Initially, all protective orders expire after ten days. If you want it to last longer (up to a year), you will have to go back to court (see Step 4 above). All protective orders also require the defendant (the abuser) to surrender all of his or her firearms and license to carry. If your abuser violates any type of protective order, it is a crime and carries penalties of jail time and/or a large fine.
While in court, you can request that your personal information (i.e. your address) be impounded (kept secret) so that your abuser cannot find you.
Filing a protective order is 100% FREE.
There are eight different issues that may be addressed on protective orders. You can ask for any or all of these:
- Protective: Orders the abuser to stop abusing you.
- No Contact: Orders the abuser to stop contacting you.
- Vacate: Orders the abuser to leave and stay away from your home and/or workplace.
- Custody: Determines temporary custody of minor children.
- Temporary Support: Orders the abuser to pay temporary support to you and your minor children (if applicable).
- Monetary Compensation: Orders the abuser to pay you for any losses suffered as a result of his or her abuse (for example, loss of earnings or medical expenses).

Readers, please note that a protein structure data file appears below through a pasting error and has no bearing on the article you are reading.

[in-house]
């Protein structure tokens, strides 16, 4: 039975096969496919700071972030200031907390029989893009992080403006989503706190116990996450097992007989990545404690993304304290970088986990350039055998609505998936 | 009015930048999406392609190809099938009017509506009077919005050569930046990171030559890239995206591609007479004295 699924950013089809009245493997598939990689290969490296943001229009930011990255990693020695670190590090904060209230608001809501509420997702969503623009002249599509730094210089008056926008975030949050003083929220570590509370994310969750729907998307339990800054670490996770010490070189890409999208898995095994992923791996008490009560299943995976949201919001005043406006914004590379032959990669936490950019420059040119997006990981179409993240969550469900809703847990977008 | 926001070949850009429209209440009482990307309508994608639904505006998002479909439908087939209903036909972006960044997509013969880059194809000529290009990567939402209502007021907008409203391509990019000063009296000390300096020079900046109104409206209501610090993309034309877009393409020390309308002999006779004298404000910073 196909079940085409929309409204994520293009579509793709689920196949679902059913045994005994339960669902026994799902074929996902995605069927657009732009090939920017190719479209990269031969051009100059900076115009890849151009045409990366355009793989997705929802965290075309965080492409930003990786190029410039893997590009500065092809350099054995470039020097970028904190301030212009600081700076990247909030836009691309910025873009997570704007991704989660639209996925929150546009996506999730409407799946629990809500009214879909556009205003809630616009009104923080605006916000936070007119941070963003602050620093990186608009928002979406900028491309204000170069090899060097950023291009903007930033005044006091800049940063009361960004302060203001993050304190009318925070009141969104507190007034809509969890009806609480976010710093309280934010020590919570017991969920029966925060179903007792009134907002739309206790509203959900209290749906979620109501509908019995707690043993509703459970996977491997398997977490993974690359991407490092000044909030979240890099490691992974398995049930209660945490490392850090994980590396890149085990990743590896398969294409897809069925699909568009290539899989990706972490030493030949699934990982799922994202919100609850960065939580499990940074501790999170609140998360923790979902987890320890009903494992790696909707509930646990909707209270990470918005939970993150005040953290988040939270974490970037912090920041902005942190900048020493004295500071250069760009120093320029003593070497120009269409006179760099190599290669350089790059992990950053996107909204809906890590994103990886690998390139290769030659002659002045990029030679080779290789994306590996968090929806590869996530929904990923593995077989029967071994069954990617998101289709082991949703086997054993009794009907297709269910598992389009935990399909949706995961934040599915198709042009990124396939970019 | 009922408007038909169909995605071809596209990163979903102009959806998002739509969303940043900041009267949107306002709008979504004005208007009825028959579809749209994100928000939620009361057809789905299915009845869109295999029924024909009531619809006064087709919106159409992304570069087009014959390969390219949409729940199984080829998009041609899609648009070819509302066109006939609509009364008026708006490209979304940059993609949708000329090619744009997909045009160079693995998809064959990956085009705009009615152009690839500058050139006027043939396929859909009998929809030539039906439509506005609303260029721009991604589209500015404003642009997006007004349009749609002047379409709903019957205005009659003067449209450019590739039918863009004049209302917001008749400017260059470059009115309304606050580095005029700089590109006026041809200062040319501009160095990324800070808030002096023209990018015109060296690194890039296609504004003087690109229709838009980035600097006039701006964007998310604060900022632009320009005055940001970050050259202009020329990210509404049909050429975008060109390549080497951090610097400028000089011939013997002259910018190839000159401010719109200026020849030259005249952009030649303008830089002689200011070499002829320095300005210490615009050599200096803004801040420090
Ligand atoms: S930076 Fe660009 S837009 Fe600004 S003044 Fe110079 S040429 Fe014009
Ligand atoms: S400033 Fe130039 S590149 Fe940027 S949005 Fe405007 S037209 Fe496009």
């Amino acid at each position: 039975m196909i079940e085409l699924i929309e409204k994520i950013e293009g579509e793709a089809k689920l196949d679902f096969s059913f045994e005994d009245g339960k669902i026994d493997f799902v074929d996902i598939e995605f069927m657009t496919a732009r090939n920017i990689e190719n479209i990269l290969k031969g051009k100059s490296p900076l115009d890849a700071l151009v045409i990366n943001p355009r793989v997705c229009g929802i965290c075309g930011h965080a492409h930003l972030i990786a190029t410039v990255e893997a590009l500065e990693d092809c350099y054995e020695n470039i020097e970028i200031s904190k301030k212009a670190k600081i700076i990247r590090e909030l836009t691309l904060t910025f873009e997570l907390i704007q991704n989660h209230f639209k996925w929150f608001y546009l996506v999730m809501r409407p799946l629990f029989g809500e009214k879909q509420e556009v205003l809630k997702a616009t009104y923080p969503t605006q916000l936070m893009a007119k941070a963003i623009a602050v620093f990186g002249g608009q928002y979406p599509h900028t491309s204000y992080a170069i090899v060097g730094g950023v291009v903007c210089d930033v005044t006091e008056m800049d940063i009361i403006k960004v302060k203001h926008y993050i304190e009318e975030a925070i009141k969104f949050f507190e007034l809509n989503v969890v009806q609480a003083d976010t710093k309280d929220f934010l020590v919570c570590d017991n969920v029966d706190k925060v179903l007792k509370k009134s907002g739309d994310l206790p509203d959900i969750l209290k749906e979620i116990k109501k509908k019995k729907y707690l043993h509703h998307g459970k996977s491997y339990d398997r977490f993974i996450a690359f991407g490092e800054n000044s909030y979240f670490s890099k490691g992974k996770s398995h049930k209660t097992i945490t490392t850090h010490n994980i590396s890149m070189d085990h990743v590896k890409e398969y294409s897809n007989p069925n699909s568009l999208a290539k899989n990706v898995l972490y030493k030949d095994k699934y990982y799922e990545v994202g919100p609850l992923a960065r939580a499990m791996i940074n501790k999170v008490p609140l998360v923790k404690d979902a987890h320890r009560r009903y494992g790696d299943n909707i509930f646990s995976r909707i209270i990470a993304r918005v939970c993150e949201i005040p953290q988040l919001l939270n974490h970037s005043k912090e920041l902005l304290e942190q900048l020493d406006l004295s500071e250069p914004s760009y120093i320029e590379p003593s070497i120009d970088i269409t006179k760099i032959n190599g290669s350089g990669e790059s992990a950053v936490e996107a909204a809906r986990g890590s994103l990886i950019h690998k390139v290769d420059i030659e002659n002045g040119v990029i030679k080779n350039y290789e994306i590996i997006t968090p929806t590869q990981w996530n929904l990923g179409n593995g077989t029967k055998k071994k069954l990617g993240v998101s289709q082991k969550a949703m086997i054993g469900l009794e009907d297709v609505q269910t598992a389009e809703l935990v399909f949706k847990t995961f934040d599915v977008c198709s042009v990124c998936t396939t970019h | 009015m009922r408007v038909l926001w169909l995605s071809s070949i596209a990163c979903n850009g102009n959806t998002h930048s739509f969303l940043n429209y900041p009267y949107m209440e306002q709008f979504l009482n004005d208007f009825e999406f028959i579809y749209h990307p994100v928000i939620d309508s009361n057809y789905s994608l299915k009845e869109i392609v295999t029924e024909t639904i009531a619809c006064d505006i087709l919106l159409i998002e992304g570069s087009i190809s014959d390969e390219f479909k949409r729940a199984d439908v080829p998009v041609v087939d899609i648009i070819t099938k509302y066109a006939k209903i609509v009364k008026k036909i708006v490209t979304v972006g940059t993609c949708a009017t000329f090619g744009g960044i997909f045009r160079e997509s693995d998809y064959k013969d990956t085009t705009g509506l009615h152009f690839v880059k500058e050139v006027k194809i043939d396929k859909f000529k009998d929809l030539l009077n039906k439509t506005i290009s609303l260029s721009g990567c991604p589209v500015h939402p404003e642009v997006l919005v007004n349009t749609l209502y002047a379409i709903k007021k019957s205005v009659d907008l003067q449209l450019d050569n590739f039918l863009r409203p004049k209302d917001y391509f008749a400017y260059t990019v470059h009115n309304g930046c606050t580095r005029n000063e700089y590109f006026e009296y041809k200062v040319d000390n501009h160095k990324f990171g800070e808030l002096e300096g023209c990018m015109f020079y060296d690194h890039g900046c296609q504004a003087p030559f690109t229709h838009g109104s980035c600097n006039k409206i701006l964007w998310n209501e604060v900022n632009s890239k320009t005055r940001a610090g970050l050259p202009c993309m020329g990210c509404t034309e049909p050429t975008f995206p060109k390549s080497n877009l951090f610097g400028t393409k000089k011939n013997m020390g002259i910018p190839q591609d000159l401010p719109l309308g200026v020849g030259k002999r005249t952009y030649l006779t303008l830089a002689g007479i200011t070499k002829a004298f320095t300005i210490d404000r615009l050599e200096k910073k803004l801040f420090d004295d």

- Child Protection: Orders the abuser to stop abusing and/or contacting your minor children.
- Batterer’s Intervention: Requires the abuser to attend mandatory Batterer’s Intervention programs. Find more information about Batterer’s Intervention.
Upon issuance of a 209a abuse prevention order, the judge can suspend all licenses to carry firearms and order the defendant to surrender all firearms. If you are concerned about the abuser’s access to firearms, be sure to notify the judge.
By federal law, abuse prevention orders are enforceable where it is issued and in all other jurisdictions. This means that it is in effect in the city/town where you live, work and all 50 states, Indian tribal lands, the District of Columbia, the US Virgin Islands, Puerto Rico, American Samoa, the Northern Mariana Islands and Guam.
ALWAYS KEEP YOUR COPY OF THE COURT ORDER WITH YOU!
IN AN EMERGENCY CALL 911.
For support, call the sexual or domestic violence program nearest you or the NATIONAL DOMESTIC VIOLENCE HOTLINE at: 1-800-799-SAFE (7233).
The Victim Rights Law Center provides direct legal representation and information regarding civil legal needs to victims of rape and sexual assault in Massachusetts.